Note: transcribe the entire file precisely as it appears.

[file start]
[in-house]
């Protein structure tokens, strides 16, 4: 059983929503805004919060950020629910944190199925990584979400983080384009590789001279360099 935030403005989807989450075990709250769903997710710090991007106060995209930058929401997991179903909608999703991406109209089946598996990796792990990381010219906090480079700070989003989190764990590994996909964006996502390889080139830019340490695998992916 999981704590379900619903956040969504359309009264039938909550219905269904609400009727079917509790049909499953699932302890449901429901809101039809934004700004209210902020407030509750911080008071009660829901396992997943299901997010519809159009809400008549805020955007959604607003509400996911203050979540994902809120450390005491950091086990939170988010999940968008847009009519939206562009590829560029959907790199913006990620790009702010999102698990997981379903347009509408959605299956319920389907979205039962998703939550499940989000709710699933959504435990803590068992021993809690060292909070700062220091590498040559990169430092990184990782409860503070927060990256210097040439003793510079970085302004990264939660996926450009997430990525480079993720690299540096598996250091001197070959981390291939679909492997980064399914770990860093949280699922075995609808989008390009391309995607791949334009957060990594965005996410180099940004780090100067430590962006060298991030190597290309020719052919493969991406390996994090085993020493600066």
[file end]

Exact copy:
[in-house]
């Protein structure tokens, strides 16, 4: 059983929503805004919060950020629910944190199925990584979400983080384009590789001279360099 935030403005989807989450075990709250769903997710710090991007106060995209930058929401997991179903909608999703991406109209089946598996990796792990990381010219906090480079700070989003989190764990590994996909964006996502390889080139830019340490695998992916 999981704590379900619903956040969504359309009264039938909550219905269904609400009727079917509790049909499953699932302890449901429901809101039809934004700004209210902020407030509750911080008071009660829901396992997943299901997010519809159009809400008549805020955007959604607003509400996911203050979540994902809120450390005491950091086990939170988010999940968008847009009519939206562009590829560029959907790199913006990620790009702010999102698990997981379903347009509408959605299956319920389907979205039962998703939550499940989000709710699933959504435990803590068992021993809690060292909070700062220091590498040559990169430092990184990782409860503070927060990256210097040439003793510079970085302004990264939660996926450009997430990525480079993720690299540096598996250091001197070959981390291939679909492997980064399914770990860093949280699922075995609808989008390009391309995607791949334009957060990594965005996410180099940004780090100067430590962006060298991030190597290309020719052919493969991406390996994090085993020493600066």